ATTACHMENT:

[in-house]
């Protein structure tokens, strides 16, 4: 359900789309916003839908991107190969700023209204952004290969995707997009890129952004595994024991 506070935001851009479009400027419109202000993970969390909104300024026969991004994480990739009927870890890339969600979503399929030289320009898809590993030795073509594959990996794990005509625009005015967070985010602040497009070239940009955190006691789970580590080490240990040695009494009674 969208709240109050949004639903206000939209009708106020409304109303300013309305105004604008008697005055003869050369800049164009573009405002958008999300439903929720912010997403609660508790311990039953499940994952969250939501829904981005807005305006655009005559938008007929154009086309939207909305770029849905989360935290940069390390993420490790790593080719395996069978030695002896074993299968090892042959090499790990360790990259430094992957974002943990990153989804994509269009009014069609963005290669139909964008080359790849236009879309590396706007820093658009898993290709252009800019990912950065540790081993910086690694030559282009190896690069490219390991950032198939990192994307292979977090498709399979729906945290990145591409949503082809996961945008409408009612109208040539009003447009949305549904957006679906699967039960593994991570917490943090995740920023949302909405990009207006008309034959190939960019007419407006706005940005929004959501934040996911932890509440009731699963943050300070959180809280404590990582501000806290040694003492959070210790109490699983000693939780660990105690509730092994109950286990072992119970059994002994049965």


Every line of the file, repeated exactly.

[in-house]
């Protein structure tokens, strides 16, 4: 359900789309916003839908991107190969700023209204952004290969995707997009890129952004595994024991 506070935001851009479009400027419109202000993970969390909104300024026969991004994480990739009927870890890339969600979503399929030289320009898809590993030795073509594959990996794990005509625009005015967070985010602040497009070239940009955190006691789970580590080490240990040695009494009674 969208709240109050949004639903206000939209009708106020409304109303300013309305105004604008008697005055003869050369800049164009573009405002958008999300439903929720912010997403609660508790311990039953499940994952969250939501829904981005807005305006655009005559938008007929154009086309939207909305770029849905989360935290940069390390993420490790790593080719395996069978030695002896074993299968090892042959090499790990360790990259430094992957974002943990990153989804994509269009009014069609963005290669139909964008080359790849236009879309590396706007820093658009898993290709252009800019990912950065540790081993910086690694030559282009190896690069490219390991950032198939990192994307292979977090498709399979729906945290990145591409949503082809996961945008409408009612109208040539009003447009949305549904957006679906699967039960593994991570917490943090995740920023949302909405990009207006008309034959190939960019007419407006706005940005929004959501934040996911932890509440009731699963943050300070959180809280404590990582501000806290040694003492959070210790109490699983000693939780660990105690509730092994109950286990072992119970059994002994049965």